The Kunhardts claim that this is George Atzerodt.  

IMO, the man standing next to him looks more like Atzerodt.
Twenty Days photo vs. LOC photo of George Arzerodt.
Twenty Days photo vs. Atzerodt on the gallows.
Close up.

538  General Category / All Things Lincoln Assassination / Re: Trivia on: October 22, 2010, 07:15:38 AM
William Rollins ferry at Port Conway.
539  General Category / All Things Lincoln Assassination / Re: "Twenty Days" on: October 21, 2010, 06:14:24 PM
Maybe he borrowed one of Wiechmann's uniforms.  Either way, based on this testimony, I think we might agree that Booth and Surratt were there for the inauguration.        

Testimony of Louis Wiechmann;

Q. Can you tell what occurred on the 3rd of March, 1865, whether you saw Surratt or Booth?
A. Yes, sir.
Q. Where?
A. I went down the street with Surratt in the evening that day. At that time there was a good deal of serenading around town on account of the proposed inauguration for the President on the following day. After a while Surratt left me, and I went to hear the music.
Q. Whom did you first go out with?
A. John Surratt.
Q. Did anybody join you?
Q. Was there anybody else with you when you first went out?
A. No, sir.
Q. You came back together?
A. No, sir; we did not come back together; Surratt left me.
Q. Wher did he leave you?
A. On Penn. Ave., near Eighth street.
Q. Then what occurred?
A. When I returned to the house of Mrs. Surratt I saw John Wilkes Booth and John Surratt in the parlor talking together.
Q. About what time did you return?
A. After 7 (PM)
Q. Then what occurred?
A. Then I proposed that we should walk up to the Capitol. Congress was in session. Three of us did go- Surratt , Booth and myself. When we were returning from the      Capitol, Surratt and I left Booth at the corner of 6th & Penn. Ave.
Q. What did Surratt then do?
A. We went home.
Q. Did you see Booth again that night?
A. No.sir.
Q. And after you and Surratt got home, what?
A. Nothing.
Q. Did you see Booth the next morning, the 4th of March?
A. I saw him on the evening of the 4th, at Mrs. Surratt's. I didn't see him during the day.
Q. Was John Surratt home that evening?
Q. Yes, sir, he had been riding around town all day with the procession; he was on horseback.

March 1, 1865.
The inauguration must take place. There are no means of reaching him before. The best laid scheme seems blocked on every side. But the opportunity will come yet.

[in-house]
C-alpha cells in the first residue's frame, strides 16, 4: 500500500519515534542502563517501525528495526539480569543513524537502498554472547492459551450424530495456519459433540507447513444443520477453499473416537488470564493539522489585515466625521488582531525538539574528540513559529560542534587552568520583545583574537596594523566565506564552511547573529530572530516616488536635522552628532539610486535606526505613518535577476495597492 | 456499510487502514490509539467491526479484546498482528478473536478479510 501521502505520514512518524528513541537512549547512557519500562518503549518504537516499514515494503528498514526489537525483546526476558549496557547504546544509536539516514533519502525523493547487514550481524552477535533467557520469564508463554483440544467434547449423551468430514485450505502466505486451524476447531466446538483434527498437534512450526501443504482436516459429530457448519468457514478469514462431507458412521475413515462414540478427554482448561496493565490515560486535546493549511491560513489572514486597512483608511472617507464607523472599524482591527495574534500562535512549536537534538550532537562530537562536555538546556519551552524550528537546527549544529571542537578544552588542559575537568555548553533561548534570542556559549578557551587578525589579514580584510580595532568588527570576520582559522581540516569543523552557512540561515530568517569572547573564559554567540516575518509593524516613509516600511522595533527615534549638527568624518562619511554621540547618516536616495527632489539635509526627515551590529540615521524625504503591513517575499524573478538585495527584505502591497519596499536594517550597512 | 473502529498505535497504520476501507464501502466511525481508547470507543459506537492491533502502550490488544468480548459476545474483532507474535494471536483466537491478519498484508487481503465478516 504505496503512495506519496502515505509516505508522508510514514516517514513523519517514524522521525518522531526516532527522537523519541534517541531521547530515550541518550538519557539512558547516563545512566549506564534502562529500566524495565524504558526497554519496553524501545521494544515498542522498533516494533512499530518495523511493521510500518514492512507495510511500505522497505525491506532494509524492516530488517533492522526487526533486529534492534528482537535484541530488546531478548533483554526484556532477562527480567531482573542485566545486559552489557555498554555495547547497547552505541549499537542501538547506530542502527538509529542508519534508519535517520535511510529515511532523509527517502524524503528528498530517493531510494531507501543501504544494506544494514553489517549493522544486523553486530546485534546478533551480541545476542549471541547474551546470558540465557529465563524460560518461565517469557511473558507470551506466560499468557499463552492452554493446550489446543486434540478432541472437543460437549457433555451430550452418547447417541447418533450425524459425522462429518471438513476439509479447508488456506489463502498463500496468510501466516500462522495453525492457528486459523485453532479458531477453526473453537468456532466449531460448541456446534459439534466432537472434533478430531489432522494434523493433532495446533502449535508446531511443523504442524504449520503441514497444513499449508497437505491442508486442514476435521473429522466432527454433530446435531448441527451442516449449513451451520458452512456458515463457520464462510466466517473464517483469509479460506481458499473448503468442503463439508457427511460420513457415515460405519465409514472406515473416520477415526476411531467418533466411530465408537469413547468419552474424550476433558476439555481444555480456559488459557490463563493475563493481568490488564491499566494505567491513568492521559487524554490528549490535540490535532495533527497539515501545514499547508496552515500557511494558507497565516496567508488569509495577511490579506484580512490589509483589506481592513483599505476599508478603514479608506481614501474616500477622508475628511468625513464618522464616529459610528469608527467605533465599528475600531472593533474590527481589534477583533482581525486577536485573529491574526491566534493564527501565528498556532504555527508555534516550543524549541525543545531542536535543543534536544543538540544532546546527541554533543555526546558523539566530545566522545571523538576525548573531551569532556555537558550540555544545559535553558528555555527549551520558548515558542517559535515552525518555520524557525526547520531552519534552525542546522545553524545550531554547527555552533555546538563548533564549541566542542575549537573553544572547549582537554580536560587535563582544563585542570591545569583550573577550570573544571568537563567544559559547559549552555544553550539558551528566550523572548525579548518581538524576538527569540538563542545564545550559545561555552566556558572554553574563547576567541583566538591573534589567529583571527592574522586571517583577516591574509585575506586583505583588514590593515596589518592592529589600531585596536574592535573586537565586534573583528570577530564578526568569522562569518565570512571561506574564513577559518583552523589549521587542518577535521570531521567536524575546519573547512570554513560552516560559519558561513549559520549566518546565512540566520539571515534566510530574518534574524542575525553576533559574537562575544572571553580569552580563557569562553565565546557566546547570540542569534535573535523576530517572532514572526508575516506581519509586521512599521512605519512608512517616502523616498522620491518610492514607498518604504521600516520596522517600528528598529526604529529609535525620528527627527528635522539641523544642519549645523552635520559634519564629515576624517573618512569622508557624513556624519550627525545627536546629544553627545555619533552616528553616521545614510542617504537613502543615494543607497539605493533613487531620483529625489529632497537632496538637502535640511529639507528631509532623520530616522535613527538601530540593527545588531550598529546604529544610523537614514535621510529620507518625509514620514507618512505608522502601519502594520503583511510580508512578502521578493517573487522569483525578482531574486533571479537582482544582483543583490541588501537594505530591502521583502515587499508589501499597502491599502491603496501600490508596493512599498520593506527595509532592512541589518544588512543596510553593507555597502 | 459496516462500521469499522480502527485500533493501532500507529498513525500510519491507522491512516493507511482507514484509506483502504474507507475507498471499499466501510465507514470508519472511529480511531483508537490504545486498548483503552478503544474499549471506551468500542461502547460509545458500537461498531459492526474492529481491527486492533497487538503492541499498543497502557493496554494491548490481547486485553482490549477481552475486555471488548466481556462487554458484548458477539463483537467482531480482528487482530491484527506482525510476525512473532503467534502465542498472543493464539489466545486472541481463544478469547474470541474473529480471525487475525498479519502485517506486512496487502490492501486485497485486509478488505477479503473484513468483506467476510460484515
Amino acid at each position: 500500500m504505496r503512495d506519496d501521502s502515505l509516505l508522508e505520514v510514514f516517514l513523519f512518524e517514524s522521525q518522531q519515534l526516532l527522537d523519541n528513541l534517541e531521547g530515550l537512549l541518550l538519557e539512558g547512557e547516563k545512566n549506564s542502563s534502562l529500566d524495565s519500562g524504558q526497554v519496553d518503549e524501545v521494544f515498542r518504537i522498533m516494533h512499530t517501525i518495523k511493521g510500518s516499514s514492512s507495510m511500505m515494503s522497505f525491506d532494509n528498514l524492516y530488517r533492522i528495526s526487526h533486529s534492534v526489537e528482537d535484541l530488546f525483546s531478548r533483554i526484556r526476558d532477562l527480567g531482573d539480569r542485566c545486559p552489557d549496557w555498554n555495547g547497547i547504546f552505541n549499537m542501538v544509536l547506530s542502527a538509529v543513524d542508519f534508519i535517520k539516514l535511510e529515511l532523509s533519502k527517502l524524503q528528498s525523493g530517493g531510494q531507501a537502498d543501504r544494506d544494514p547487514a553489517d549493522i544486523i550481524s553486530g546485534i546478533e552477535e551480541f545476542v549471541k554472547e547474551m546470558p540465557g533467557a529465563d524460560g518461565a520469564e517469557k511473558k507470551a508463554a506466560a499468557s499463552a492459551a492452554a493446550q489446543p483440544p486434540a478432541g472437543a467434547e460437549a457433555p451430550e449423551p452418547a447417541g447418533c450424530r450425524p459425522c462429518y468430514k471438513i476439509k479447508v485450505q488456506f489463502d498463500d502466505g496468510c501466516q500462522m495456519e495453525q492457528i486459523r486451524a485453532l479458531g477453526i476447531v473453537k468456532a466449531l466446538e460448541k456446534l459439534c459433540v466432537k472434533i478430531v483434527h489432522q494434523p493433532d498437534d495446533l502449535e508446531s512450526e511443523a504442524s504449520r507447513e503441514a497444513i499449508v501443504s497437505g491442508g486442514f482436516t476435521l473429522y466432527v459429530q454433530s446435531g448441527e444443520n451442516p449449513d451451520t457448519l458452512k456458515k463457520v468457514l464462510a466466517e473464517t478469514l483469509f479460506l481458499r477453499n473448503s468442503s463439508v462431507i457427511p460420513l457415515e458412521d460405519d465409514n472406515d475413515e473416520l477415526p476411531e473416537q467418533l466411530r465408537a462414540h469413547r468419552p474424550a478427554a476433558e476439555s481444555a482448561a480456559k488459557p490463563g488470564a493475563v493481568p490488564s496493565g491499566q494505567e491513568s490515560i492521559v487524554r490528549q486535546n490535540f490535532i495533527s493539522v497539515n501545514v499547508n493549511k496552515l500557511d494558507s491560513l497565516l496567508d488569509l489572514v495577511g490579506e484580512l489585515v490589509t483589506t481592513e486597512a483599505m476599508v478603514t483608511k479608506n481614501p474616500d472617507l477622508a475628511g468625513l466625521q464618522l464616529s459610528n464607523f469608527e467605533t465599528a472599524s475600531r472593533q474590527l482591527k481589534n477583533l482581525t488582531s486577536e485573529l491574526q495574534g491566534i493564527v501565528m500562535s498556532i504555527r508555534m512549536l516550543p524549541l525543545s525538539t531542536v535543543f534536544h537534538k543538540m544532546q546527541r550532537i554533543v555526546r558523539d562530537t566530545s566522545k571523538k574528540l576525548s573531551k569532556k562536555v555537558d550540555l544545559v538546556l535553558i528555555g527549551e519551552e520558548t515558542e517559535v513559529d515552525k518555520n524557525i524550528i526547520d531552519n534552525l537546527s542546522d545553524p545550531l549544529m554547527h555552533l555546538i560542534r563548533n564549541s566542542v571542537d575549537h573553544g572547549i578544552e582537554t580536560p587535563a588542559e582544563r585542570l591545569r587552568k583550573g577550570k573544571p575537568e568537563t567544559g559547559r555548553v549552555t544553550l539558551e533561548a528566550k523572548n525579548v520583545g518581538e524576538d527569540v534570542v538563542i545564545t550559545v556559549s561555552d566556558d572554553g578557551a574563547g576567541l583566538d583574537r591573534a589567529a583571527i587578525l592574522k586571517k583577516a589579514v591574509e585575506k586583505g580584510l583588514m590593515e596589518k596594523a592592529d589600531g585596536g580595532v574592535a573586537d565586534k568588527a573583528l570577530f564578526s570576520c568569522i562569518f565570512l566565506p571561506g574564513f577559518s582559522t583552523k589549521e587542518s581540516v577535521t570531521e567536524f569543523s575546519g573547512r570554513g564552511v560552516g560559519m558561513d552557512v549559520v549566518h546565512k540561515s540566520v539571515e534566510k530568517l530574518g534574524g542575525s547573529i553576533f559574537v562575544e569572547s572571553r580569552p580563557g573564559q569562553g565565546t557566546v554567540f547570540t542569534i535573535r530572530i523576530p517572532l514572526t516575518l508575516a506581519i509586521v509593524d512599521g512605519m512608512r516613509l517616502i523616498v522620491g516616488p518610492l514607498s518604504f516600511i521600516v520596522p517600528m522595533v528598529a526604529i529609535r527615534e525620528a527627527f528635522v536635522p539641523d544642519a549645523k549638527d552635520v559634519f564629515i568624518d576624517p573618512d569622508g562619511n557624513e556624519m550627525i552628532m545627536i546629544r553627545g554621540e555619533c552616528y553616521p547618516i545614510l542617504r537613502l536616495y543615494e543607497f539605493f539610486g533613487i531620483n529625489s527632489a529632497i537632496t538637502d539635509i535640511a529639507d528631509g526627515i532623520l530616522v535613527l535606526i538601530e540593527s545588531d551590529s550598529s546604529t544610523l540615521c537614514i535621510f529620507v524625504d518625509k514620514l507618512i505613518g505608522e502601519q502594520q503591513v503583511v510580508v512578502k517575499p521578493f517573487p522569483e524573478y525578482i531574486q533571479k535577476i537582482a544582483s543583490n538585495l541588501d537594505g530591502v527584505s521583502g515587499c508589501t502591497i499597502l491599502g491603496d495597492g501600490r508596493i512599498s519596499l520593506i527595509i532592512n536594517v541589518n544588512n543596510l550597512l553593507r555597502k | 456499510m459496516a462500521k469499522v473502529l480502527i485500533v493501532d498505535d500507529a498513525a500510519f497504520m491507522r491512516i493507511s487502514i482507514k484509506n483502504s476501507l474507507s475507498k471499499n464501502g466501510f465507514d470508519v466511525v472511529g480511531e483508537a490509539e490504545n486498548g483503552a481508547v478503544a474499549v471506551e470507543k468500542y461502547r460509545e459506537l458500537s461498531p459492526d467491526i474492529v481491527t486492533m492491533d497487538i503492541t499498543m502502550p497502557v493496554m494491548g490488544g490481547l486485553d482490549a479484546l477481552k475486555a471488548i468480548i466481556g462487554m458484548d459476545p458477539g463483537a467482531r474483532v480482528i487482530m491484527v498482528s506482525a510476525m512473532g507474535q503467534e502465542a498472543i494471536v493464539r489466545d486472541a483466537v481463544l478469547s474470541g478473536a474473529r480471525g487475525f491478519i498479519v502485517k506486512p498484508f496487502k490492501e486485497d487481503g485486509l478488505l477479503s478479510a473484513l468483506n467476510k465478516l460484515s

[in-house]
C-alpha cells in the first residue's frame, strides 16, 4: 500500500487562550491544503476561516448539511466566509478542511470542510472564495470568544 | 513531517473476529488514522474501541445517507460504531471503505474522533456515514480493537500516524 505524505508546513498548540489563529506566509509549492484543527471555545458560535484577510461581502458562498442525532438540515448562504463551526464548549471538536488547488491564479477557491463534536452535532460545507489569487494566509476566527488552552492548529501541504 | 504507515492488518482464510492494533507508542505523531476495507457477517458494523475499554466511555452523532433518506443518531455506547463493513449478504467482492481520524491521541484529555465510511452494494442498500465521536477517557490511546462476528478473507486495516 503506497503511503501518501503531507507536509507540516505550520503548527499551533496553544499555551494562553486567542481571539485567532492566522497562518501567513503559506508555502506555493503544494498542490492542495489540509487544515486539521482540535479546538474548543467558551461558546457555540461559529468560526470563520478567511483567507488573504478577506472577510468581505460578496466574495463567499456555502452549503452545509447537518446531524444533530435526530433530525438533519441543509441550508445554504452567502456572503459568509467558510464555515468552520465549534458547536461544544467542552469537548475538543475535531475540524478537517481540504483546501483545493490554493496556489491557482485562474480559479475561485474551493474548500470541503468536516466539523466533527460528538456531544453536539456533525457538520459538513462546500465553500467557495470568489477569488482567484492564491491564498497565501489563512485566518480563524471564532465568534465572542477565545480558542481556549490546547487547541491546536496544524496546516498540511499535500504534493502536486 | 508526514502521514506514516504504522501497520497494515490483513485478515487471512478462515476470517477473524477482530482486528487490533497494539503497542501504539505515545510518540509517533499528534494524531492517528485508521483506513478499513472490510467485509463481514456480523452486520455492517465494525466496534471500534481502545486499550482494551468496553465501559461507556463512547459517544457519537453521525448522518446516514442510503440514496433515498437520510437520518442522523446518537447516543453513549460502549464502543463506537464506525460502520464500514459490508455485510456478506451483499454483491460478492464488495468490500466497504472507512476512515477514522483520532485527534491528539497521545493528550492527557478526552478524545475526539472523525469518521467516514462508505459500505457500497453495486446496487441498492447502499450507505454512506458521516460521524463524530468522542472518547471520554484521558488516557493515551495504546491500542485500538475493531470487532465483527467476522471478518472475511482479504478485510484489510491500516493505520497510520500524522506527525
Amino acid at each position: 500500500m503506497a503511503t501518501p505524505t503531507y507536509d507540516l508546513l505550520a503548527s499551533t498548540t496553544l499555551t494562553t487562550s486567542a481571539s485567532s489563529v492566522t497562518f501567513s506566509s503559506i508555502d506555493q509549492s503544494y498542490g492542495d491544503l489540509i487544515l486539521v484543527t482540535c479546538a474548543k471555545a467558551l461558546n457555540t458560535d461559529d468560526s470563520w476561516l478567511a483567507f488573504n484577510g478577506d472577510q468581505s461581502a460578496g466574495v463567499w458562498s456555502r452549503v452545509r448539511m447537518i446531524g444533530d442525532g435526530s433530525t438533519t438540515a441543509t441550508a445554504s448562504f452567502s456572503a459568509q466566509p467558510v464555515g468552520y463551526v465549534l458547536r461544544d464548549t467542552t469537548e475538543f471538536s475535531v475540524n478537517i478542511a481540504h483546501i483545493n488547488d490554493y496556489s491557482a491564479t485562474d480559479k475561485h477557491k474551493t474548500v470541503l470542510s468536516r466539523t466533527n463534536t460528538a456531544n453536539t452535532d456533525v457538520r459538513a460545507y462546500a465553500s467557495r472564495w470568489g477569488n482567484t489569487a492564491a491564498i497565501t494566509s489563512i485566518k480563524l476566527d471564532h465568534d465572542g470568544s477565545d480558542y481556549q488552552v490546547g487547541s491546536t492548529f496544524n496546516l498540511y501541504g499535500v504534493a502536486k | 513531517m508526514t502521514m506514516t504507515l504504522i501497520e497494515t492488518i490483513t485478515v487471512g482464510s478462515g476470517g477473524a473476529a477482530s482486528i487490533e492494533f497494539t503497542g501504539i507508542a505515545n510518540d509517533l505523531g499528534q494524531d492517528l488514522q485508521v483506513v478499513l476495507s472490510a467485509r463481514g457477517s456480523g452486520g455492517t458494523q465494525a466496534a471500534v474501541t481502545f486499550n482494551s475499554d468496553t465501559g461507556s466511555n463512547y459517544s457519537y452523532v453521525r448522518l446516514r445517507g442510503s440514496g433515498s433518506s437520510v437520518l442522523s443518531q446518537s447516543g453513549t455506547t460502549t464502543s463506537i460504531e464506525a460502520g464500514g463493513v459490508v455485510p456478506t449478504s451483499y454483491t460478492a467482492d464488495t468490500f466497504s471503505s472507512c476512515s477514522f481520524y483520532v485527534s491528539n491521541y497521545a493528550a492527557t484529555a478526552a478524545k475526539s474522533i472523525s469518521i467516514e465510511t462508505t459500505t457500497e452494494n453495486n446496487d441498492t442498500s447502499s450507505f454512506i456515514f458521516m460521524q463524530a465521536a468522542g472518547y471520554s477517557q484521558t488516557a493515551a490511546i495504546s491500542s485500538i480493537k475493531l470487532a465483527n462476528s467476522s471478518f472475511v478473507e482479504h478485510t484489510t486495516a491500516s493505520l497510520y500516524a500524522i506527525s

March 2nd
Have arranged all our plans, and secured the required assistance. They all seem ready to do anything to secure success. I don't think that young fellow Herold has much
courage; but then, he may be made of use by-and-by. The risk is great but the reward greater. We have all we want for the work- everything except for the opportunity.

March 3rd
Too closely surrounded by his friends. No chance before the inauguration. The city is full, and all the office seekers are buzzing around him like so many bees. Can't yet be done.

March 4th
The inauguration is over, and nothing done yet. My hopes and prospects rest solely on this attempt, and should it fail, I am ruined forever.

                                                                                                            The Private Journal of John H. Surratt

Comparison photos of John Surratt. LOC vs. Papal Guard uniform.

note; Lew Powell was identified in Federal uniform by Maggie Branson. " He said he wanted to cross the lines"  ( The Evidence pg. 197)
Although no evidence exists to confirm it, John Surratt may have used a Federal uniform in his "line crossing" and clandestine activities as a confederate courier.

Col. J. L. McPhail
Pro. Mar. Gen.
War Dept.
Washington City, DC
April 24th 1865
Hon. E. M. Stanton
Sec. of War
            A man named Harbourn living near Piscataway, Prince Georges County, Md. ; now stopping with some relations near Bryantown, Charles County , Md. ,
       name not recollected, was associated with Surratt in blockade-running, and was seen with Surratt in Port Tobacco in February or March.

                       J.L. McPhail

540  General Category / All Things Lincoln Assassination / Re: "Twenty Days" on: October 21, 2010, 05:38:19 PM
On top is the damaged photograph shown in Twenty Days. At bottom is a LOC photo in high resolution taken just seconds after. This person wasn't visible in the
Kunhardt's photo (top) but is visible in the high res. photo. Did he have a beard, or is it just a shadow?

                                                                                                                                                      Did Spangler have a beard or is it just a shadow?